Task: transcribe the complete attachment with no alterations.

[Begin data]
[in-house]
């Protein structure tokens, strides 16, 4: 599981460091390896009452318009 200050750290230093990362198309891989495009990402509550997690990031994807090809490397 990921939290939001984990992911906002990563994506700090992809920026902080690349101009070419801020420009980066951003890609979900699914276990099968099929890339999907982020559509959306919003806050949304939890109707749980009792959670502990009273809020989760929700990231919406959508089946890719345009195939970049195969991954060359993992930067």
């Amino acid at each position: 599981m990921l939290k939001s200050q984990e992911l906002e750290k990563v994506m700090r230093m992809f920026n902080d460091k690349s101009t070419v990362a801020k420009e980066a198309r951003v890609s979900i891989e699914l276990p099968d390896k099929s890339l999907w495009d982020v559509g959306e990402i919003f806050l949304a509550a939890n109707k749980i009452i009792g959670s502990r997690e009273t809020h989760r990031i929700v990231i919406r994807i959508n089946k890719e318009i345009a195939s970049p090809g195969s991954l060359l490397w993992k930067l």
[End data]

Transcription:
[in-house]
């Protein structure tokens, strides 16, 4: 599981460091390896009452318009 200050750290230093990362198309891989495009990402509550997690990031994807090809490397 990921939290939001984990992911906002990563994506700090992809920026902080690349101009070419801020420009980066951003890609979900699914276990099968099929890339999907982020559509959306919003806050949304939890109707749980009792959670502990009273809020989760929700990231919406959508089946890719345009195939970049195969991954060359993992930067």
């Amino acid at each position: 599981m990921l939290k939001s200050q984990e992911l906002e750290k990563v994506m700090r230093m992809f920026n902080d460091k690349s101009t070419v990362a801020k420009e980066a198309r951003v890609s979900i891989e699914l276990p099968d390896k099929s890339l999907w495009d982020v559509g959306e990402i919003f806050l949304a509550a939890n109707k749980i009452i009792g959670s502990r997690e009273t809020h989760r990031i929700v990231i919406r994807i959508n089946k890719e318009i345009a195939s970049p090809g195969s991954l060359l490397w993992k930067l």